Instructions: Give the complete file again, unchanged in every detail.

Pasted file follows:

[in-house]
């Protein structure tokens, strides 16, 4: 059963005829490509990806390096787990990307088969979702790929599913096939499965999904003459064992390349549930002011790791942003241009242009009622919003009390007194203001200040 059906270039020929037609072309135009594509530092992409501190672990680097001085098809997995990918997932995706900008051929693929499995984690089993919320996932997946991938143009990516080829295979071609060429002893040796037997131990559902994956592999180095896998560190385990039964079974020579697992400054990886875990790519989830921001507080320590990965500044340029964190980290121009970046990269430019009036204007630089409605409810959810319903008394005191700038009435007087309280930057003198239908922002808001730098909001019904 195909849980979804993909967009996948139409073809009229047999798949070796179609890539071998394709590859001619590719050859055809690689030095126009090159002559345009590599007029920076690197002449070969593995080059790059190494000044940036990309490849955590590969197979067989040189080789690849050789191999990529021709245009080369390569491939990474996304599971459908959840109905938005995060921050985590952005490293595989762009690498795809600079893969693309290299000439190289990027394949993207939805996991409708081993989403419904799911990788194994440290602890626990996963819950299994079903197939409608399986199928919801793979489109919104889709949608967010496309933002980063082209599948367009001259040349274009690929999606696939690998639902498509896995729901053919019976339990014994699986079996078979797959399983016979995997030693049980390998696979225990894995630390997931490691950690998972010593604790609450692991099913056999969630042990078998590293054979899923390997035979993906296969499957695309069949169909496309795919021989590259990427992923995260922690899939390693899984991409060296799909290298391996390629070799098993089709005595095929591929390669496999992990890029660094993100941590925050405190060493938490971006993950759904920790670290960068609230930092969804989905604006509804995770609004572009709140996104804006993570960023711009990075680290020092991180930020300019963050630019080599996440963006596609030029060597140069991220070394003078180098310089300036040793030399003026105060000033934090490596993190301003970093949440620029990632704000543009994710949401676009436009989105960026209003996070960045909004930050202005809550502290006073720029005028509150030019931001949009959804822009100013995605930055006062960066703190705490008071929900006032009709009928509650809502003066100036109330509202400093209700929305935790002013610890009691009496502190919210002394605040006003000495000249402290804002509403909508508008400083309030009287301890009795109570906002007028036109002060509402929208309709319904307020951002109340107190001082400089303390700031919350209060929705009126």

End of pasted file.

[in-house]
């Protein structure tokens, strides 16, 4: 059963005829490509990806390096787990990307088969979702790929599913096939499965999904003459064992390349549930002011790791942003241009242009009622919003009390007194203001200040 059906270039020929037609072309135009594509530092992409501190672990680097001085098809997995990918997932995706900008051929693929499995984690089993919320996932997946991938143009990516080829295979071609060429002893040796037997131990559902994956592999180095896998560190385990039964079974020579697992400054990886875990790519989830921001507080320590990965500044340029964190980290121009970046990269430019009036204007630089409605409810959810319903008394005191700038009435007087309280930057003198239908922002808001730098909001019904 195909849980979804993909967009996948139409073809009229047999798949070796179609890539071998394709590859001619590719050859055809690689030095126009090159002559345009590599007029920076690197002449070969593995080059790059190494000044940036990309490849955590590969197979067989040189080789690849050789191999990529021709245009080369390569491939990474996304599971459908959840109905938005995060921050985590952005490293595989762009690498795809600079893969693309290299000439190289990027394949993207939805996991409708081993989403419904799911990788194994440290602890626990996963819950299994079903197939409608399986199928919801793979489109919104889709949608967010496309933002980063082209599948367009001259040349274009690929999606696939690998639902498509896995729901053919019976339990014994699986079996078979797959399983016979995997030693049980390998696979225990894995630390997931490691950690998972010593604790609450692991099913056999969630042990078998590293054979899923390997035979993906296969499957695309069949169909496309795919021989590259990427992923995260922690899939390693899984991409060296799909290298391996390629070799098993089709005595095929591929390669496999992990890029660094993100941590925050405190060493938490971006993950759904920790670290960068609230930092969804989905604006509804995770609004572009709140996104804006993570960023711009990075680290020092991180930020300019963050630019080599996440963006596609030029060597140069991220070394003078180098310089300036040793030399003026105060000033934090490596993190301003970093949440620029990632704000543009994710949401676009436009989105960026209003996070960045909004930050202005809550502290006073720029005028509150030019931001949009959804822009100013995605930055006062960066703190705490008071929900006032009709009928509650809502003066100036109330509202400093209700929305935790002013610890009691009496502190919210002394605040006003000495000249402290804002509403909508508008400083309030009287301890009795109570906002007028036109002060509402929208309709319904307020951002109340107190001082400089303390700031919350209060929705009126």